10 September 2008

how do you blog?

That is, when you're writing about a film, how do you do it? What's your process?

Do you write immediately after seeing the film? Do you let it sit for a couple days? Do you watch certain sequences over and over?

What's the method?

** and, yeah, i realize i haven't updated this in a while. i've been traveling and/or on vacation. hopefully i can do better.


Moviezzz said...

For me, I watch films once. If on DVD, I might take notes. In theatres, I don't.

For theatricals, I normally write after seeing, when I get home. For DVD, maybe a day or so later. Although sometimes, I might never get around to writing a review (I think I have notes on 30 DVDs I never wrote up full reviews for).

I rarely watch a film more than once.

lucas mcnelly said...

i tried to take notes once. it was a disaster.

when you say you rarely watch it more than once, do you mean to write about it? something tells me there's films you've watched over and over again, right?

Moviezzz said...

In the past say 15 years, there are only a couple films I've seen more than once. But there are many films from the 80's that I watch numerous times.

lucas mcnelly said...

is a comfort thing with the 80's? b/c i can think of a bunch of current films i'll watch over and over

Jonathan Pacheco said...

Me, I almost always watch films more than once. I usually don't want to, but find that I need to (refresher, notice new things, etc.) It will usually help me add something more insightful to an "okay" review. If it's in the theater, I probably won't see it multiple times, though.

I've tried taking notes in the theater, as I watch the film, but I didn't have good results. Eventually I would forget to take notes. I find that writing notes in my Moleskine pretty soon after seeing the film works well for me. For example, on some Sundays where I'll see two films, the inbetween time is always spent writing notes about the first film.

There's usually a gap between taking notes and writing about the film, and that works for and against me. I like that it gives me a little bit of distance and clarity instead of a knee-jerk reaction, but at the same time the film isn't as fresh, so it can be difficult to pick up where I left off. There's no momentum.

A few weeks ago I did something I don't remember doing in a long time, and that's getting home from a film and just writing a review straight through. No lists as I usually do, I just sat down and wrote 1300 words. Now, it's obviously a rough draft, but it felt amazingly good. I'm hoping to try it more often, see if I have the same kind of success.

My problem is waiting too long before I go through it again. I want to wait long enough so that I have enough distance to see the flaws in my writing, but if I wait too long, again, the film isn't fresh in my mind.

For some video essays I've started doing, I watch the films several times over. It can get tiring, because for these specific pieces, I'm pausing and looking up things, then trying to make connections as I watch the film (for example, a name of an apartment complex in a film turns out to be a reference to a book. What's the book about? How can it connect back to the film? etc).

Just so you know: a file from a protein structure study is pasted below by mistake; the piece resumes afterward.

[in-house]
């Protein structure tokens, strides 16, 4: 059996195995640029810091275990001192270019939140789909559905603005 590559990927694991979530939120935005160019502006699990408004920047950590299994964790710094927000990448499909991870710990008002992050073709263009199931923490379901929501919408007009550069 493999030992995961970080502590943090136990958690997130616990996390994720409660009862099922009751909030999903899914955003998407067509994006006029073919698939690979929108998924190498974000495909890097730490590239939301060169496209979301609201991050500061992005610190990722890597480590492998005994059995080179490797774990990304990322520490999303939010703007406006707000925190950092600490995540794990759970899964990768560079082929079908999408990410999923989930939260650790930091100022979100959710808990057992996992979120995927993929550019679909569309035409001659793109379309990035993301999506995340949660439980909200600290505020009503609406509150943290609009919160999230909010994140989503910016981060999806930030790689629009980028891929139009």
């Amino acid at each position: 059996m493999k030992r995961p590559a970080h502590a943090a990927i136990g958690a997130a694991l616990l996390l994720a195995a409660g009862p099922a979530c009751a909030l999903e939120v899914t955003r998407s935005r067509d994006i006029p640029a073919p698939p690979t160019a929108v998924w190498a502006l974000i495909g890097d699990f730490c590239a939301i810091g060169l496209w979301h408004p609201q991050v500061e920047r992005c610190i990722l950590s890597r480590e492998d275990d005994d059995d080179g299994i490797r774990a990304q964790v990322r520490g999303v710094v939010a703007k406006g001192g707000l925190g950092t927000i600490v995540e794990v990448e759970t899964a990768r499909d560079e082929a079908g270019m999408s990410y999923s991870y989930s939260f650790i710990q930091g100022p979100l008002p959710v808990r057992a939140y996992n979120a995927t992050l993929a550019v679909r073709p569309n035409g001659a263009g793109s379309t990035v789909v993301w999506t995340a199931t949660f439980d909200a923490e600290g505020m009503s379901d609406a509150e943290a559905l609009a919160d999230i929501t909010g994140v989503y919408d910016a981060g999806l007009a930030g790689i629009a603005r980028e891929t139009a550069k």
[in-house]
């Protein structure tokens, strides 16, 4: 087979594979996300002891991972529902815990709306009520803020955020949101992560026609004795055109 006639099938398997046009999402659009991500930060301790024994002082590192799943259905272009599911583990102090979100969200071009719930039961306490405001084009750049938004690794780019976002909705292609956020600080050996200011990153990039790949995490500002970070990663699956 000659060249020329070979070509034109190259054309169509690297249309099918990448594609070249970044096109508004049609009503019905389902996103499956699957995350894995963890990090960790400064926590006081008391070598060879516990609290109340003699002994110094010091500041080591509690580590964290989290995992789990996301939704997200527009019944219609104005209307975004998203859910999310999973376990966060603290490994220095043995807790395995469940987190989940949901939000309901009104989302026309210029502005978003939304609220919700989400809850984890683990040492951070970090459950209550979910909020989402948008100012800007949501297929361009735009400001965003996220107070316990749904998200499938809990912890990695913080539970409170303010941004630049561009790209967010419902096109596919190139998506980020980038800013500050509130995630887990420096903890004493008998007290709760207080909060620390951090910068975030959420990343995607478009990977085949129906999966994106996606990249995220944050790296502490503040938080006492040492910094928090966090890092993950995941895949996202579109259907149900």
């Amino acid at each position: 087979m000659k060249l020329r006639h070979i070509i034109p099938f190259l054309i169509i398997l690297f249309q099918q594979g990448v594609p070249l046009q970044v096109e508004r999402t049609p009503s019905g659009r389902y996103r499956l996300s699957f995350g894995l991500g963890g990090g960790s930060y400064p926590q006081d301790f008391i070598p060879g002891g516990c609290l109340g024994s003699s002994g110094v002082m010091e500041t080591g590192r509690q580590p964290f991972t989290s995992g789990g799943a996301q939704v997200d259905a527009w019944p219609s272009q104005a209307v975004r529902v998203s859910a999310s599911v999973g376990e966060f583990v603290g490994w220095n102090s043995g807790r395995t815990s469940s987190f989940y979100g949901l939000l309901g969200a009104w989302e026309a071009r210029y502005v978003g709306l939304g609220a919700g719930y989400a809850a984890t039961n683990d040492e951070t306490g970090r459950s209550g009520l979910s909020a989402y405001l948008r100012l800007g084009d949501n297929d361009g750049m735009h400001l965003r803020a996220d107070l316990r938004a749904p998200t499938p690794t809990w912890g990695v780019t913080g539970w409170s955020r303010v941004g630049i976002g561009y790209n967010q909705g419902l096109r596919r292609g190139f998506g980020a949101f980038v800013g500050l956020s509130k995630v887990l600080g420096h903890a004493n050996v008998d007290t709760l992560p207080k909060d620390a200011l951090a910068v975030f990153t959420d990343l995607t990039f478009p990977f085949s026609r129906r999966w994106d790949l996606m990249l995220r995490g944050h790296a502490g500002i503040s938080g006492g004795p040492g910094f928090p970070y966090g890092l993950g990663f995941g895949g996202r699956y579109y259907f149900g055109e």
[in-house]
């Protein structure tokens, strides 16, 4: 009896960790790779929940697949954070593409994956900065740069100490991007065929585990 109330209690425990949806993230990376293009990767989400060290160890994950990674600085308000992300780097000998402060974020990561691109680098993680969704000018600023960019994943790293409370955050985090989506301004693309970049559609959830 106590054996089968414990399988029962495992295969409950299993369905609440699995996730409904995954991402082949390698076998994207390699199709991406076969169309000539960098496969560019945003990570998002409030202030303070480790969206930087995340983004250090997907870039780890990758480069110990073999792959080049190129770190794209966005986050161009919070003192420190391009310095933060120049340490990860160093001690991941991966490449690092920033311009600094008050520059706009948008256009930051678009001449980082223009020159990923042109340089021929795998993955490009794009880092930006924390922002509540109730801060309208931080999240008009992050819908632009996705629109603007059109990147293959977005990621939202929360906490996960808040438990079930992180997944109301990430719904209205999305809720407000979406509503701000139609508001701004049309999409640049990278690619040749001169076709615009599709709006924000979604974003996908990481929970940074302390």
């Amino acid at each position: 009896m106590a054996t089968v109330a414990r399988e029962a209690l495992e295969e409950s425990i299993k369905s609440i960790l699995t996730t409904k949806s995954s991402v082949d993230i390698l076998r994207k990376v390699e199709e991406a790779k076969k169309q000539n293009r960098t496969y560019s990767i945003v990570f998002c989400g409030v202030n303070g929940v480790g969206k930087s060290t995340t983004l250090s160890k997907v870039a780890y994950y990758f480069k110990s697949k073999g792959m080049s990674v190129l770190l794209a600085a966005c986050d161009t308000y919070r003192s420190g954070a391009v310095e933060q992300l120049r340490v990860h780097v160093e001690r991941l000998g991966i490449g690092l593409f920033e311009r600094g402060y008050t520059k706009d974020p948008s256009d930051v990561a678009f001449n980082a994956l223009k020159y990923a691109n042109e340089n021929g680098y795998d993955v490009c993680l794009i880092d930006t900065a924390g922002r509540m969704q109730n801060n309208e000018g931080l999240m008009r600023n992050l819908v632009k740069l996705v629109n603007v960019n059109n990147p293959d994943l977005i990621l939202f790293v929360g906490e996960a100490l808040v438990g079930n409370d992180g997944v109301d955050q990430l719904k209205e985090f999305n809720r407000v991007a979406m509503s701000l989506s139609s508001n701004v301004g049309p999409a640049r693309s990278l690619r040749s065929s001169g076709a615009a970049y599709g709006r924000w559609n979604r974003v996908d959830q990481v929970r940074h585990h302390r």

But for the most part, lists are the way I go whether it's a review, an opinion piece, or whatever.

Within the review, I just simply focus on what I would talk about if someone asked me in person what I thought of a film. I'm not going to refresh them on the plot or name the actors. I'll say I noticed this, and that was a stereotype, etc. Ideally, those become springboards for much more interesting topics.

For example, in writing about The Strangers, I was writing about the boneheadedness of most male characters in slasher films, and eventually that got me going on a tangent about sexism in horror. Not brilliant stuff, but it's better than the typical "this was scary, this was not, she was terrible."

Only after I've gone through a review several times do I finally add a few sentences in reference to the plot. I hate these sentences, and maybe I'll try writing a few reviews without them just to see what happens, but unfortunately I feel inclined to insert them. It's one of those things that's hindering us from breaking out of the "newspaper writing" mold, I think.

I'm sure that was way more than you were asking for :-)

lucas mcnelly said...

that's almost exactly what i was looking for actually

Paul Arrand Rodgers said...

It depends on the way I saw the movie, I guess.

If it's at the theater, typically I've only seen the movie once before I review it. First impressions are big then - whatever sticks, pops, or remains fresh in my head.

DVD is different. I tend to own movies that I like. It's hard to review a movie I've seen over and over and over again because I'm fairly familiar with it. I'll take screenshots, look at my favorite scenes, and think about why I like a particular film as much as I do.

If I'm writing up a Netflix DVD, odds are I'm writing about it at the same time. Little things, whole reviews, it depends on what comes to mind.

I really need to try not to focus on plot as much as I do - I think I give way to much away. With a flick like Star Wars: The Clone Wars, this isn't necessarily bad...it just isn't good. With something like Wall-E, giving a lot away is kind of a bum deal. It's a fine line to walk, I guess.

There's a lot of movies that I saw in theaters this summer that I've yet to write about. I have no idea how those will go. It'll be interesting, if only to see how it changes my style. Maybe it'll be an improvement.

GUO SHAO-HUA said...


elgringo said...

One thing I like to do is watch a movie and then right away, put it in the computer to do screen caps. That way, all the things I want to write about stay in the front of my brain. That's how I did it for Jacob's Ladder the other day and I'm pretty happy with how that turned out.